Sri Lanka struggles with mental health burden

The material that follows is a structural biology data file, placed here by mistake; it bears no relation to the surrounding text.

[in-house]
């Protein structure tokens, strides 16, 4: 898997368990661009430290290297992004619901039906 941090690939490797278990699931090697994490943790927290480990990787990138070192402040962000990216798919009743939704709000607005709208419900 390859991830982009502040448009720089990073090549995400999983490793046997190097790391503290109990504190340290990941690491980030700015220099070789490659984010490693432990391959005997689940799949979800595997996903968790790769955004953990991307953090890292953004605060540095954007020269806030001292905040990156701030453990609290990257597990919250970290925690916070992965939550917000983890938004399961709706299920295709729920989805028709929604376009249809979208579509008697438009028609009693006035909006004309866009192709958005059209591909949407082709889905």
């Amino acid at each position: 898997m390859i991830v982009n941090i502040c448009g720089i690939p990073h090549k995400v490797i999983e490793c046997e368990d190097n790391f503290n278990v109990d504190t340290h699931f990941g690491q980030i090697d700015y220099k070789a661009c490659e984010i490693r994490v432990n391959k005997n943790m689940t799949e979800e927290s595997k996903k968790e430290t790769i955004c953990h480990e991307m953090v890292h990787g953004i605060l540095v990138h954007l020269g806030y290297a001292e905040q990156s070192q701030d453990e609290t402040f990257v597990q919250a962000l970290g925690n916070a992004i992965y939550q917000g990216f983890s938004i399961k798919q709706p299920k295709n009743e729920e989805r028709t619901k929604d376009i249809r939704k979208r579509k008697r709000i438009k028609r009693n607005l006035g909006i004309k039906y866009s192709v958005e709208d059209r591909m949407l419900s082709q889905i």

Mental health has been a cause for concern in Sri Lanka for some time. The country has one of the highest suicide rates in the world, with an average of 6000 deaths per year; nearly 100 000 people will attempt suicide every year in Sri Lanka. In addition to the mental health problems typically reported in a stable environment, the prevalence of mental illness in the country is further compounded not only by the conflict but also by the devastating effects of the 2004 Indian Ocean tsunami. All of these factors would undeniably have caused intense stress for the people of Sri Lanka, increasing their risk of mental trauma. Resources and funding for mental health in the country has always been low. And during a war situation even the most basic of services might not be functioning and in these cases mental health might be low down on the priority list. Basic Needs, a humanitarian organisation that mainly works with people with mental health problems in developing countries, states that there is only one psychiatrist for every 500 000 people in Sri Lanka, and most of these experts are concentrated in urban areas, leaving war-torn areas such as the northeast of the country that is most in need of mental health care, without adequate facilities.